The Latimer Trust aims to encourage biblical thought and action by publications which engage from an evangelical perspective with contemporary issues affecting the church and the world. These publications include:
Latimer Studies - well-researched booklets usually of between 40 and 100 pages
Latimer Briefings - shorter booklets aimed at a wider audience
Latimer Books & Compilations - more substantial books, both new works and compilations of material previously published but not readily available.
Latimer Comments - very brief responses to issues of the moment
Anglican Foundations - a series of booklets which focus on the Formularies of the Church of England and offer practical guidance on how such services may be used in Christian ministry nowadays.
St Antholin's lectures - an annual lecture on Puritan theology (published in collaboration with the St Antholin Trustees
We also stock a few Other resources produced by or in association with other organisations.
They are listed here in order of publication, but you can use the Search page to enter a keyword.
To be sent our new booklets as soon as they are published (at present about six times a year), please join our Subscribers Mailing List.
The most recent publication of the Anglican-Roman Catholic International Commission (ARCIC) examined the question of authority in the church. But Anglican responses to it were very sharply divided. Could Anglicans ever imagine accepting some form of Papal Primacy in a future church?
How did we get to where we are today with Anglican liturgy and Common Worship?
This study was written in 1979, considering the revision of the Prayer book since the 1960s and the formation of the Alternative Service Book (ASB). Roger Beckwith concentrated on the revision of the most controversial of the services in the Prayer Book, Holy Communion to show the doctrinal implications of the reform. He also discusses what steps the church would be wise to take next. This short book raises issues important to our current liturgy as well such as issues of doctrine and intelligible language.
The doctrine of justification by faith alone was for Luther something to sing about, for Calvin something to think about, and for Cranmer something to pray about. Luther expressed the doctrine in his hymns, Calvin in his Institutes, and Cranmer in his liturgy for the English church. But for all the Reformers, however they expressed the doctrine, justification was the touchstone of their theology, not because they were interested in dogma for its own sake but because they found it to be at the heart of the teaching of Scripture.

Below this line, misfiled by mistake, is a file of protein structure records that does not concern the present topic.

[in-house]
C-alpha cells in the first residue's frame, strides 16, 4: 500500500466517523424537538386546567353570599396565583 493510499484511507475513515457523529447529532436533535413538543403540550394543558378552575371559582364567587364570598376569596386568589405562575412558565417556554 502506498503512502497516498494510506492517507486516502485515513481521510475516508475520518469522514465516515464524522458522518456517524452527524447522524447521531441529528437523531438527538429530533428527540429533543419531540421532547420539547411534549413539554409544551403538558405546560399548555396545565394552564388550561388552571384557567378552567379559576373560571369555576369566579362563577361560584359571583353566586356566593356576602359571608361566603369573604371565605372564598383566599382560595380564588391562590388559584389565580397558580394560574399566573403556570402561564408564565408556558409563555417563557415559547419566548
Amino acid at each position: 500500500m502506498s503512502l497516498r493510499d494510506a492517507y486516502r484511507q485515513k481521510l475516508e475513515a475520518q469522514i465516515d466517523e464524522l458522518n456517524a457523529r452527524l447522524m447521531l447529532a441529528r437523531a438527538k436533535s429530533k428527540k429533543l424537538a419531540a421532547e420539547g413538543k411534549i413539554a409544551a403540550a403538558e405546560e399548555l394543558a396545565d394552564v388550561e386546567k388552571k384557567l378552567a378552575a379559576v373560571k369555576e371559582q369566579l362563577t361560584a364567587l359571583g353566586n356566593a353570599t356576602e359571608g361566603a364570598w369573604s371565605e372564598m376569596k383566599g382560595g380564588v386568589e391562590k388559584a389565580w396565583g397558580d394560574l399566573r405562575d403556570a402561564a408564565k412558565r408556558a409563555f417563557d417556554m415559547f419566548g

In 1977 about 130 evangelical members of the Anglican church wrote an Open Letter expressing their concern about the growing contact and unity of the Anglican church and the Roman Catholic church. This study was written in 1979 discussing some of those issues.
J I Packer writes “The avowed homosexuality of many folk today, both outside an within the Christian church, raises theological, ethical and pastoral problems on which the Church of England needs to clear its mind and focus its policy. ... What Dr Atkinson has written will help us ... I am glad that my last act as chairman of the Latimer House Work Group should be write this Foreword, commending for study what seems to me a most valuable treatment of a poignant and difficult subject.”
“National awareness has been extravagantly praise and (more frequently today) equally emphatically condemned…It might as first seem that even the Christian can only be torn in both directions. Happily this is not the case. We have a vantage point. Some sort of objectivity is possible to the evangelical Christian…”
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